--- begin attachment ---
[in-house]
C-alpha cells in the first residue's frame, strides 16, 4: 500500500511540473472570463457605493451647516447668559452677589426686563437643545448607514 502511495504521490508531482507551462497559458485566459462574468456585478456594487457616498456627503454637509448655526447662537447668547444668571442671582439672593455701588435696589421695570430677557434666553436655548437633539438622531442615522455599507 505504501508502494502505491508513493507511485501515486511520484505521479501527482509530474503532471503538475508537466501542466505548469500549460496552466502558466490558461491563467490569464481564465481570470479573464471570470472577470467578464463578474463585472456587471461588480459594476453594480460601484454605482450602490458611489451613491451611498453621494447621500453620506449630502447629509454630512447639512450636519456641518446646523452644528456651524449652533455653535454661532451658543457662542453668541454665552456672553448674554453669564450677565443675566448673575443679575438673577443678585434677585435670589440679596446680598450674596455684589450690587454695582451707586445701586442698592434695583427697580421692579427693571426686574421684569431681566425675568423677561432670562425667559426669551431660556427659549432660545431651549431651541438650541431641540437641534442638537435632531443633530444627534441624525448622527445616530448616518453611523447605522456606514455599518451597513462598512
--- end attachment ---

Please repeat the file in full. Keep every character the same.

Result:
[in-house]
C-alpha cells in the first residue's frame, strides 16, 4: 500500500511540473472570463457605493451647516447668559452677589426686563437643545448607514 502511495504521490508531482507551462497559458485566459462574468456585478456594487457616498456627503454637509448655526447662537447668547444668571442671582439672593455701588435696589421695570430677557434666553436655548437633539438622531442615522455599507 505504501508502494502505491508513493507511485501515486511520484505521479501527482509530474503532471503538475508537466501542466505548469500549460496552466502558466490558461491563467490569464481564465481570470479573464471570470472577470467578464463578474463585472456587471461588480459594476453594480460601484454605482450602490458611489451613491451611498453621494447621500453620506449630502447629509454630512447639512450636519456641518446646523452644528456651524449652533455653535454661532451658543457662542453668541454665552456672553448674554453669564450677565443675566448673575443679575438673577443678585434677585435670589440679596446680598450674596455684589450690587454695582451707586445701586442698592434695583427697580421692579427693571426686574421684569431681566425675568423677561432670562425667559426669551431660556427659549432660545431651549431651541438650541431641540437641534442638537435632531443633530444627534441624525448622527445616530448616518453611523447605522456606514455599518451597513462598512